I never saw a busier place than Chicago was at the time of our arrival. The streets were crowded with land speculators, hurrying from one sale to another. A negro, dressed up in scarlet, bearing a scarlet flag, and riding a white horse with housings of scarlet, announced the times of sale. At every street-corner where he stopped, the crowd flocked round him; and it seemed as if some prevalent mania infected the whole people. The rage for speculation might fairly be so regarded. As the gentlemen of our party walked the streets, storekeepers hailed them from their doors, with offers of farms, and all manner of land-lots, advising them to speculate before the price of land rose higher. A young lawyer, of my acquaintance there, had realized five hundred dollars per day the five preceding days, by merely making out titles to land. Another friend had realized, in two years, ten times as much money as he had before fixed upon as a competence for life. Of course, this rapid money-making is a merely temporary evil. A bursting of the bubble must come soon. The absurdity of the speculation is so striking, that the wonder is that the fever should have attained such a height as I witnessed. The immediate occasion of the bustle which prevailed, the week we were at Chicago, was the sale of lots, to the value of two millions of dollars, along the course of a projected canal; and of another set, immediately behind these. Persons not intending to game, and not infected with mania, would endeavor to form some reasonable conjecture as to the ultimate value of the lots, by calculating the cost of the canal, the risks from accident, from the possible competition from other places, &c., and, finally, the possible profits, under the most favorable circumstances, within so many years' purchase. Such a calculation would serve as some sort of guide as to the amount of purchase-money to be risked. Whereas, wild land on the banks of a canal, not yet even marked out, was selling at Chicago for more than rich land, well improved, in the finest part of the valley of the Mohawk, on the banks of a canal which is already the medium of an almost inestimable amount of traffic. If sharpers and gamblers were to be the sufferers by the impending crash at Chicago, no one would feel much concerned; but they, unfortunately, are the people who encourage the delusion, in order to profit by it. Many a high-spirited, but inexperienced, young man; many a simple settler, will be ruined for the advantage of knaves.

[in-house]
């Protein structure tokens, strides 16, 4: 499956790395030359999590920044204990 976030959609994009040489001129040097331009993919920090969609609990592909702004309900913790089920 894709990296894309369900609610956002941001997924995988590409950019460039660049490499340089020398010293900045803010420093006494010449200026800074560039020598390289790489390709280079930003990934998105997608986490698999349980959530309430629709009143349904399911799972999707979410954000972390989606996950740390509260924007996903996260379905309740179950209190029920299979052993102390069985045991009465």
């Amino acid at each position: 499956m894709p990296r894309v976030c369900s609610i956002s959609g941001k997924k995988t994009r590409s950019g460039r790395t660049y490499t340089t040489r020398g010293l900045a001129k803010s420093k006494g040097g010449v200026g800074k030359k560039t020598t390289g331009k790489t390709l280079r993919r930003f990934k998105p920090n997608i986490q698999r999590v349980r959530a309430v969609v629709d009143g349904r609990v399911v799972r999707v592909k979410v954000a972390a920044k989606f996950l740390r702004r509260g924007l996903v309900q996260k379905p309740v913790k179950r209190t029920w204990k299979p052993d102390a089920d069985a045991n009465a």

Others, besides lawyers and speculators by trade, make a fortune in such extraordinary times. A poor man at Chicago had a pre-emption right to some land, for which he paid in the morning one hundred and fifty dollars. In the afternoon, he sold it to a friend of mine for five thousand dollars. A poor Frenchman, married to a squaw, had a suit pending, when I was there, which he was likely to gain, for the right of purchasing some land by the lake for one hundred dollars, which would immediately become worth one million dollars.

There was much gaiety going on at Chicago, as well as business. On the evening of our arrival a fancy fair took place. As I was too much fatigued to go, the ladies sent me a bouquet of prairie flowers. There is some allowable pride in the place about its society. It is a remarkable thing to meet such an assemblage of educated, refined, and wealthy persons as may be found there, living in small, inconvenient houses on the edge of a wild prairie. There is a mixture, of course. I heard of a family of half-breeds setting up a carriage, and wearing fine jewellery. When the present intoxication of prosperity passes away, some of the inhabitants will go back to the eastward; there will be an accession of settlers from the mechanic classes; good houses will have been built for the richer families, and the singularity of the place will subside. It will be like all the other new and thriving lake and river ports of America. Meantime, I am glad to have seen it in its strange early days.